John J Audubon recorded a species of giant eagle he’d occasionally seen in the American midwest. To date, nobody else has found that bird.

Here’s a species of fungus that is found in a little region in Japan, a little region in Texas, and literally nowhere else on earth.

First major use of deepfakes in an election was surprisingly not terrible (“translating” a video of an Indian politician into another language, as though the politician were speaking it himself.)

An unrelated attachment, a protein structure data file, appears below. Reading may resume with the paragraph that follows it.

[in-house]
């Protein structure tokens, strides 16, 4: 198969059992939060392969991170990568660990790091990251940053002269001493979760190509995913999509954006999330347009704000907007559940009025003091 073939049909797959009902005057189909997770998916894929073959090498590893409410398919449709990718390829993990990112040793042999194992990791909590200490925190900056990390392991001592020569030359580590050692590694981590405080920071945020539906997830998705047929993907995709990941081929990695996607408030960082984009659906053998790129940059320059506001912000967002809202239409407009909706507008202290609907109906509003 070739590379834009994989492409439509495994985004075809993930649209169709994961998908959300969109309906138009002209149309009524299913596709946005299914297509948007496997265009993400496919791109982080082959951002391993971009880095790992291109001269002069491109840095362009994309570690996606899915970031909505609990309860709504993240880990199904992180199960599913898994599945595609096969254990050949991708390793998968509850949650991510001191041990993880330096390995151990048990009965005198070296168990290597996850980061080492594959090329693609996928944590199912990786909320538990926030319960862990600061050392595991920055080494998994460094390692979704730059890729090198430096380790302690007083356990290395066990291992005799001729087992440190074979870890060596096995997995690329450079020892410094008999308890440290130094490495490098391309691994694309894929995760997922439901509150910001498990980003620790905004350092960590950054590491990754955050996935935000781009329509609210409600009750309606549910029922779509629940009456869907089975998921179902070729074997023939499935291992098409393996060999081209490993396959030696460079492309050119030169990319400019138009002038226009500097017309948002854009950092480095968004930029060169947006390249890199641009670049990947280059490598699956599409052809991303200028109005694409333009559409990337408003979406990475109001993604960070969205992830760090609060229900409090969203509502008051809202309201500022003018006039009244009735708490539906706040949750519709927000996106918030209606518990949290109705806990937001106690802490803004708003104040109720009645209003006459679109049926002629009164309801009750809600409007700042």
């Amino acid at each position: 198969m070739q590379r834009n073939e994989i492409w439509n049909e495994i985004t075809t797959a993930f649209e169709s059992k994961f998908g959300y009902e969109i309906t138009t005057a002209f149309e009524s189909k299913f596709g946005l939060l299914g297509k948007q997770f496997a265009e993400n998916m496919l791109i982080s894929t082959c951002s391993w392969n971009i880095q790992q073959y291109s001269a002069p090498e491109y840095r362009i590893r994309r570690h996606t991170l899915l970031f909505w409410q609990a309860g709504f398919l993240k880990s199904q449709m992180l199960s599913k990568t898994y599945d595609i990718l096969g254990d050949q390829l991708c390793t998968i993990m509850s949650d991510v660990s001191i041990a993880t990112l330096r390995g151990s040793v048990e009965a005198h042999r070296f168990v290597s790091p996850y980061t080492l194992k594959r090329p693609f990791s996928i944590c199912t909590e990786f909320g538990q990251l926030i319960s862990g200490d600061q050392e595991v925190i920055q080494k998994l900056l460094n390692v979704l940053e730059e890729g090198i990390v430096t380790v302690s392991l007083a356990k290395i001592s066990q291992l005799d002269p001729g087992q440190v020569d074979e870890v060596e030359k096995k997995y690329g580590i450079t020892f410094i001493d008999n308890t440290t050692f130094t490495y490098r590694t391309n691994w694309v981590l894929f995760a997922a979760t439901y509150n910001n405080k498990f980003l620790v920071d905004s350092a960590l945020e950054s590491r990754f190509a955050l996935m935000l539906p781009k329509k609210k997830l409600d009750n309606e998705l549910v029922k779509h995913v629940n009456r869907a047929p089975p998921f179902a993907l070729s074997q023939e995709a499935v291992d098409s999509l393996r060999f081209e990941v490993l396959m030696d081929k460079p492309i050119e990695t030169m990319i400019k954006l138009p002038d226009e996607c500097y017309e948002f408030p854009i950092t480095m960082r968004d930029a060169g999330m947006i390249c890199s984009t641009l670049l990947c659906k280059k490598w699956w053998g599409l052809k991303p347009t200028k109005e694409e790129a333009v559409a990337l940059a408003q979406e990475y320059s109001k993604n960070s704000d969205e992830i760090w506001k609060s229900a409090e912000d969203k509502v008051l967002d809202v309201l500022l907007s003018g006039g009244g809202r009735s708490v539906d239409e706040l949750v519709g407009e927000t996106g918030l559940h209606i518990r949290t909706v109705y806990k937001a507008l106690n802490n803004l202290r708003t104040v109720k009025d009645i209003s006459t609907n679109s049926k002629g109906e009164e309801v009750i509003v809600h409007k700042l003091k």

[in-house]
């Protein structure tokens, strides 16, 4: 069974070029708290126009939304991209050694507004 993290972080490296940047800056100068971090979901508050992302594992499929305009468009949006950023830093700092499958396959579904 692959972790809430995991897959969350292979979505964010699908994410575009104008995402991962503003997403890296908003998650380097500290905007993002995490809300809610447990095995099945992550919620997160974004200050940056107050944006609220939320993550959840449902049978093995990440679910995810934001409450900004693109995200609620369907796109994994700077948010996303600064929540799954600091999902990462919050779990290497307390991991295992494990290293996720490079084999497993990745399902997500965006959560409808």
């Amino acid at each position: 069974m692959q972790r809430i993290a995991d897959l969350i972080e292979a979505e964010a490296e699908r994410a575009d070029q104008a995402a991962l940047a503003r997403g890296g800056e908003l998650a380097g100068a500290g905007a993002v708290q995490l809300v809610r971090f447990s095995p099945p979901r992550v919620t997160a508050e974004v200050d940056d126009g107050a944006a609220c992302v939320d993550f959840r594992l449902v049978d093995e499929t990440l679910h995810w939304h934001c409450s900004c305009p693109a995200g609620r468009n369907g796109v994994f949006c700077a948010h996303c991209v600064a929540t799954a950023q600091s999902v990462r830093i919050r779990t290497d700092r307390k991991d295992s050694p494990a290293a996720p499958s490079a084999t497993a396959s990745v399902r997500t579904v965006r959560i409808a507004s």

I’ve harbored a longtime fascination with domestic life, housekeeping, cooking, etcetera – both modern and past. This surprises a lot of people. It was actually a large part of my interest in working on The Funnel of Human Experience – so much of human history was spent by people, mostly women, keeping the home running and the fires hot and the children clothed. In the late 1800s, Ellen Swallow Richards turned the art of home economics into a science – people studying the most time-effective way to make a bed, the best nutrition for a family, sanitation and food safety at home and standardization. There was the 1870’s MIT Women’s Laboratory, and later there were universities with actual living orphan “practice” babies, who the students practiced caretaking on. There are whole books’ worth of history here. (And if you know any good ones about anything on this topic, please let me know.) Anyway, Efficiency is Everything – Industrial engineering applied to life is a re-discovery of the topic for the modern age. Some delightful interactive scientific/technical concept-explainers.